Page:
Infants between 2 and 6 months of age are very interactive. They love to imitate what helps them learn new skills. For example, if mom sticks her tongue out, the baby usually does the same. This game teaches the infant the art of communication. Babies this age love to discover their voices, so you may hear your baby coo or babble frequently. As she coos and babbles, talk and babble back to her, as if you both understand each other very well. This exercise also teaches your baby how to communicate, and at the same time lays groundwork for developing extensive vocabulary later on.
At about 3-4 months f age, babies start to laugh out loud, they can sit with support, and grasp a rattle. Soon, at about 6 months of age, they’ll be reaching out for objects. Since infants learn by looking at things, holding them, and putting them into their mouths, keep all small objects out of your baby’s reach. It’s good to remember the toilet paper roll rule: anything that goes through it, including plastic bags and deflated balloons, is too small for children younger than 3 years.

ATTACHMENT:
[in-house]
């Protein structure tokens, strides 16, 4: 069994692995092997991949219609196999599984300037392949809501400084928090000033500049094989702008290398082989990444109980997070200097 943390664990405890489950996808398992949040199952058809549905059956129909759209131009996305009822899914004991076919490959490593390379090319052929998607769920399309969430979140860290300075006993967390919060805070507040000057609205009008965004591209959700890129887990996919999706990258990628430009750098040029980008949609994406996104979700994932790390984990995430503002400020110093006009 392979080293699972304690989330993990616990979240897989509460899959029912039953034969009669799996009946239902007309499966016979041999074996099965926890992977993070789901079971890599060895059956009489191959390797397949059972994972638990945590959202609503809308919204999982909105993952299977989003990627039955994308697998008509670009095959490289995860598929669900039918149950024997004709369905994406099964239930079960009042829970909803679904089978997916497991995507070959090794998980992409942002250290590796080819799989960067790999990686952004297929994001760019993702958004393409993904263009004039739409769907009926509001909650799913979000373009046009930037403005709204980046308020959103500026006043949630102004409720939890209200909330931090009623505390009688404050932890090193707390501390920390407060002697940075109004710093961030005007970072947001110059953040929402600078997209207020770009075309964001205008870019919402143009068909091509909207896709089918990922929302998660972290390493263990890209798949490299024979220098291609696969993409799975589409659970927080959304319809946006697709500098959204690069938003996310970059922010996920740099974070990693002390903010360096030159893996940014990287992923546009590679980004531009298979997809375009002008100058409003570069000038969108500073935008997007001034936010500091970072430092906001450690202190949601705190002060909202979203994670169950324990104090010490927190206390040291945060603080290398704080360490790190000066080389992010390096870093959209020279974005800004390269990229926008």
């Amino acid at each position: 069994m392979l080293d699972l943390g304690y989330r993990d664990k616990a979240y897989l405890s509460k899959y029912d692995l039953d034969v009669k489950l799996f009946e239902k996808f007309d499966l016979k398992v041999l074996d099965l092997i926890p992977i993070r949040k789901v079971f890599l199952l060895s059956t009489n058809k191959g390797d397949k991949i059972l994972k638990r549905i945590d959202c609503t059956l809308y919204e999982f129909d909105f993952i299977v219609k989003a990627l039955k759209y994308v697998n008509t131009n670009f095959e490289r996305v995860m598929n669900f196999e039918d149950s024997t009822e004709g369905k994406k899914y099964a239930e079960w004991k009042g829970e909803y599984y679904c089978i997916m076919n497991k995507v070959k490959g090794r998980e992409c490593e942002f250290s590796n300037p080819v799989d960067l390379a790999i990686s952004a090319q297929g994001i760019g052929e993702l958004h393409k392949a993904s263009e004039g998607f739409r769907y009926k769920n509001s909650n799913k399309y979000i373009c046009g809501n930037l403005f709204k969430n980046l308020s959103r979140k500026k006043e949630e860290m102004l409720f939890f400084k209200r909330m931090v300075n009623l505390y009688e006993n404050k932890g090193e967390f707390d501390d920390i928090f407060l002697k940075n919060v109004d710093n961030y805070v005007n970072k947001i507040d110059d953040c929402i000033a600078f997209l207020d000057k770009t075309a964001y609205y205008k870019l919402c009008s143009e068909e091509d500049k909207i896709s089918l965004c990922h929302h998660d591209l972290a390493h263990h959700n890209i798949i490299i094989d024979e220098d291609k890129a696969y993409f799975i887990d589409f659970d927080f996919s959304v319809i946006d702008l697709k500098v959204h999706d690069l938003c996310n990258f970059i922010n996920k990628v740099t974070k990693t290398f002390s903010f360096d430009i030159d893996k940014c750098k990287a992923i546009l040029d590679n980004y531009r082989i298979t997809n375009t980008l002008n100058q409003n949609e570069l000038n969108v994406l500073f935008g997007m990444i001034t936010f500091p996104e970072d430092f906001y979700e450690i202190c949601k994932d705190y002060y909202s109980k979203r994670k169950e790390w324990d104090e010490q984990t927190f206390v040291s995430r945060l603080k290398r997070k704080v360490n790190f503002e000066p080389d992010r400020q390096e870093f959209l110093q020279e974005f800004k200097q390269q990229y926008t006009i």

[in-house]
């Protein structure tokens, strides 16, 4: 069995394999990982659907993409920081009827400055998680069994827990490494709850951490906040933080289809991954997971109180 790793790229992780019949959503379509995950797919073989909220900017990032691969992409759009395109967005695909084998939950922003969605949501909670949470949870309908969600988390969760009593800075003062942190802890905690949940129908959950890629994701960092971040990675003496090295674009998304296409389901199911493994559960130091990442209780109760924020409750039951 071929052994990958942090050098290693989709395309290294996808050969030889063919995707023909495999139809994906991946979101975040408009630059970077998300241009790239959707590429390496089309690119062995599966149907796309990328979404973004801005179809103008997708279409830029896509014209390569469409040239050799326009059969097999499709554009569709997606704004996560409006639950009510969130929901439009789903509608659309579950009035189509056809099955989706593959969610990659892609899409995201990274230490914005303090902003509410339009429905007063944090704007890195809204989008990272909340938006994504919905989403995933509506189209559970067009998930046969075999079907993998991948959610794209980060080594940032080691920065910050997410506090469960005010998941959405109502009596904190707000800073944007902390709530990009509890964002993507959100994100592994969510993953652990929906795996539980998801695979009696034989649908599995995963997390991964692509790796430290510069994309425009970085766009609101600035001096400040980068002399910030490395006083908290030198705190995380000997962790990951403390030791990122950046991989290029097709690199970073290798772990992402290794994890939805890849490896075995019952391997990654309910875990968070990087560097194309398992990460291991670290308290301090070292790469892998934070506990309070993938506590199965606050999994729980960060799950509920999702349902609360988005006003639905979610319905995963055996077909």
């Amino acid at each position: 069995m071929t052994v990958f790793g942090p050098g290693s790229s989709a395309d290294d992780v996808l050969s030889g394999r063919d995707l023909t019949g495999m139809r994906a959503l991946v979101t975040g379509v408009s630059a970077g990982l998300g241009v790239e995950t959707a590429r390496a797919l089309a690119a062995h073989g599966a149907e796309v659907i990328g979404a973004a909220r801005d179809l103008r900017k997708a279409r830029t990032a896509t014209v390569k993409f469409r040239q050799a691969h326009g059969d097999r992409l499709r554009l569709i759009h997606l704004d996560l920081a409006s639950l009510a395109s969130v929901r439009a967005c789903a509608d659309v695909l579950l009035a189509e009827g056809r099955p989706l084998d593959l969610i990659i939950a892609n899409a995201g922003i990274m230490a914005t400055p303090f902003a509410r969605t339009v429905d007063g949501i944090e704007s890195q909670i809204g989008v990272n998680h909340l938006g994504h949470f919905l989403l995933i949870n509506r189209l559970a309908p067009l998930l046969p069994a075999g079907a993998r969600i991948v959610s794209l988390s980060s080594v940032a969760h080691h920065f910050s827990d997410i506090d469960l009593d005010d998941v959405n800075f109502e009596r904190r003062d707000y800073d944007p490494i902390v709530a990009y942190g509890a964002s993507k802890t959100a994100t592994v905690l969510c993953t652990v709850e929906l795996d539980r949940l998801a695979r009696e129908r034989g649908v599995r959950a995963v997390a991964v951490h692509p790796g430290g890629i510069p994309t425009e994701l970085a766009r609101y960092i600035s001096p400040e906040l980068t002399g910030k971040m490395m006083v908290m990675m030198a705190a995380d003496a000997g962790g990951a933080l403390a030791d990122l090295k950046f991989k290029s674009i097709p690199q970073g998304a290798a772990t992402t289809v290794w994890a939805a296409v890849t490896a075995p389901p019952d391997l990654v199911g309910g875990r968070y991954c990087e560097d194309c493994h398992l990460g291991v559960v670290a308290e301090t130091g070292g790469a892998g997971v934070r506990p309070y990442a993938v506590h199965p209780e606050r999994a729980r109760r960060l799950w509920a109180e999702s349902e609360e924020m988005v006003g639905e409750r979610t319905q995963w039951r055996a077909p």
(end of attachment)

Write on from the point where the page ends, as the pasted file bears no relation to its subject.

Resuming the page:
Closer to 5-6 months, babies start to have a better control over their bodies. They will be able to roll over, pull up to sit without a head lag, and transfer objects from hand to hand.
At 4 months of age, your baby should roll over, sit with support (with a steady head), grasps a rattle, laugh out loud, hold head up 90 degrees when placed on the belly, look around 180 degrees.
At 6 months of age, your baby should reach for objects, transfer objects form hand to hand, bear weight on legs when standing up with support.
To enhance your baby’s development, you can talk and babble with your baby back and forth, read daily, lay baby on back and hold brightly colored toy over her chest to promote reaching, and introduce one toy at the time to allow for exploration.